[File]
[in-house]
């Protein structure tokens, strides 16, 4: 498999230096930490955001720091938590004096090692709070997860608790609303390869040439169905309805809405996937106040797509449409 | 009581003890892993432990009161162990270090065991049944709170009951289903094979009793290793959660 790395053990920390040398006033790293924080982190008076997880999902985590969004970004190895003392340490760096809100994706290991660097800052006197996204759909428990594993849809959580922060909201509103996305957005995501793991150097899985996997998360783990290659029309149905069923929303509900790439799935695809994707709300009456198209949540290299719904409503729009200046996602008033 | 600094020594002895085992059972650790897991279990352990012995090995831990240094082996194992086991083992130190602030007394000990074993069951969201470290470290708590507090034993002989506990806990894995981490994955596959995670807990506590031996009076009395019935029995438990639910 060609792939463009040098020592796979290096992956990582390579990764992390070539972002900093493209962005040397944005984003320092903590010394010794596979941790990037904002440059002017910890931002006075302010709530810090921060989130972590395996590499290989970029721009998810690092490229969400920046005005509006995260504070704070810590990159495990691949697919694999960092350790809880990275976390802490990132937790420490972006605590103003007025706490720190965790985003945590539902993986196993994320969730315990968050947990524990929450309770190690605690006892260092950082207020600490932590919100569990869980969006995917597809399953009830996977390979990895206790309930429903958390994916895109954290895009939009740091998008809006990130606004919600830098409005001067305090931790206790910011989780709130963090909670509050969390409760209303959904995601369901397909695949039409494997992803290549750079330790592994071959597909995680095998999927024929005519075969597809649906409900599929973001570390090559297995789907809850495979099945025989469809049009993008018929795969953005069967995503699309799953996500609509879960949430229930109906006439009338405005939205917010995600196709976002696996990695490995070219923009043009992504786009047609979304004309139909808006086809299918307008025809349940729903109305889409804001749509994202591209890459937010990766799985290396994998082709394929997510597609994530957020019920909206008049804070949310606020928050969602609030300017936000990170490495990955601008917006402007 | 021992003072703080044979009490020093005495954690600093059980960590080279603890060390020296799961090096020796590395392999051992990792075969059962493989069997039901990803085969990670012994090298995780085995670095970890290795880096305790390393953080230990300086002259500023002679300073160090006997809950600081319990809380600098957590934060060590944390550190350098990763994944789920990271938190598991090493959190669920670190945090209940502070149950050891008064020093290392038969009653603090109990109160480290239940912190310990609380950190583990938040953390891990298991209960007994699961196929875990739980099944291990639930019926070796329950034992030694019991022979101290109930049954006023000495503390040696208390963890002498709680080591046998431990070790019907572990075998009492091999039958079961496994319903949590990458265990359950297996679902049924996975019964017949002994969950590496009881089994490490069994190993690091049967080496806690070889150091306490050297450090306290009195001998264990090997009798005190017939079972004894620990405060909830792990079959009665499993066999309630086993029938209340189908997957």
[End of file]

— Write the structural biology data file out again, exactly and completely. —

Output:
[in-house]
């Protein structure tokens, strides 16, 4: 498999230096930490955001720091938590004096090692709070997860608790609303390869040439169905309805809405996937106040797509449409 | 009581003890892993432990009161162990270090065991049944709170009951289903094979009793290793959660 790395053990920390040398006033790293924080982190008076997880999902985590969004970004190895003392340490760096809100994706290991660097800052006197996204759909428990594993849809959580922060909201509103996305957005995501793991150097899985996997998360783990290659029309149905069923929303509900790439799935695809994707709300009456198209949540290299719904409503729009200046996602008033 | 600094020594002895085992059972650790897991279990352990012995090995831990240094082996194992086991083992130190602030007394000990074993069951969201470290470290708590507090034993002989506990806990894995981490994955596959995670807990506590031996009076009395019935029995438990639910 060609792939463009040098020592796979290096992956990582390579990764992390070539972002900093493209962005040397944005984003320092903590010394010794596979941790990037904002440059002017910890931002006075302010709530810090921060989130972590395996590499290989970029721009998810690092490229969400920046005005509006995260504070704070810590990159495990691949697919694999960092350790809880990275976390802490990132937790420490972006605590103003007025706490720190965790985003945590539902993986196993994320969730315990968050947990524990929450309770190690605690006892260092950082207020600490932590919100569990869980969006995917597809399953009830996977390979990895206790309930429903958390994916895109954290895009939009740091998008809006990130606004919600830098409005001067305090931790206790910011989780709130963090909670509050969390409760209303959904995601369901397909695949039409494997992803290549750079330790592994071959597909995680095998999927024929005519075969597809649906409900599929973001570390090559297995789907809850495979099945025989469809049009993008018929795969953005069967995503699309799953996500609509879960949430229930109906006439009338405005939205917010995600196709976002696996990695490995070219923009043009992504786009047609979304004309139909808006086809299918307008025809349940729903109305889409804001749509994202591209890459937010990766799985290396994998082709394929997510597609994530957020019920909206008049804070949310606020928050969602609030300017936000990170490495990955601008917006402007 | 021992003072703080044979009490020093005495954690600093059980960590080279603890060390020296799961090096020796590395392999051992990792075969059962493989069997039901990803085969990670012994090298995780085995670095970890290795880096305790390393953080230990300086002259500023002679300073160090006997809950600081319990809380600098957590934060060590944390550190350098990763994944789920990271938190598991090493959190669920670190945090209940502070149950050891008064020093290392038969009653603090109990109160480290239940912190310990609380950190583990938040953390891990298991209960007994699961196929875990739980099944291990639930019926070796329950034992030694019991022979101290109930049954006023000495503390040696208390963890002498709680080591046998431990070790019907572990075998009492091999039958079961496994319903949590990458265990359950297996679902049924996975019964017949002994969950590496009881089994490490069994190993690091049967080496806690070889150091306490050297450090306290009195001998264990090997009798005190017939079972004894620990405060909830792990079959009665499993066999309630086993029938209340189908997957």